Easter is just around the corner and, if you’ve got pets, there are a few extra things you might want to think about if you want to keep them happy, healthy, and safe as you prepare to host the family for dinner and the traditional egg hunt.
Beautiful can prove deadly
Some of the plants and flowers that commonly adorn tables at this time of year can cause some serious problems for your pets. A few of the more common, and more dangerous, Easter-associated plants & flowers are listed below, but for a more extensive list of poisonous plants and flowers – and some non-toxic alternatives – click here. If you want to keep your pets happy, healthy, and safe, and avoid an emergency trip to the pet ER this holiday, keep an eye out for these common Easter plants and flowers.
Our newly redesigned website went live 3.22.12, have you seen it yet? The site is much more interactive and informative already, and will become even more so soon.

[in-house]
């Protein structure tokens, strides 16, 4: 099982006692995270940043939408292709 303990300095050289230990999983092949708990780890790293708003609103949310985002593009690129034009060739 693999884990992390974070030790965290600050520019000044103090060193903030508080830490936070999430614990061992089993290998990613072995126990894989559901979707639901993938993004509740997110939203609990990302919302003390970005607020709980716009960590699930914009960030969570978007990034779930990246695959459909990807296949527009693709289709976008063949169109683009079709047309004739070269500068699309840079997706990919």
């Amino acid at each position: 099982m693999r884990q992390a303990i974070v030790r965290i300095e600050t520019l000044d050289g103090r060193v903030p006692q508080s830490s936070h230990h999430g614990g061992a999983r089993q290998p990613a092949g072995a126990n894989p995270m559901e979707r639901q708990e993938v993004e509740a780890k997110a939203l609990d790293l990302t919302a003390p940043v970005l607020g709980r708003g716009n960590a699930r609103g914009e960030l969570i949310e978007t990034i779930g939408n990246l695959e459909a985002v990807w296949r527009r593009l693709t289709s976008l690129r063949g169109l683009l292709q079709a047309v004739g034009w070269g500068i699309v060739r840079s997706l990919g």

You can now download our Kitchen Pet Safety Guide for FREE, directly from the site. If you like it, we have the other rooms of the household available for download individually ($0.99 each), or the whole home (indoors and out for only $4.95). It’s a great way to safeguard your pet’s health and happiness!
We also now have the ASPCA toxic & non-toxic plant list embedded into the site.
Come check it out and help us spread the word. And while you’re there, don’t forget to sign up for our weekly pet safety email!
Thanks for helping to spread the word about pet safety!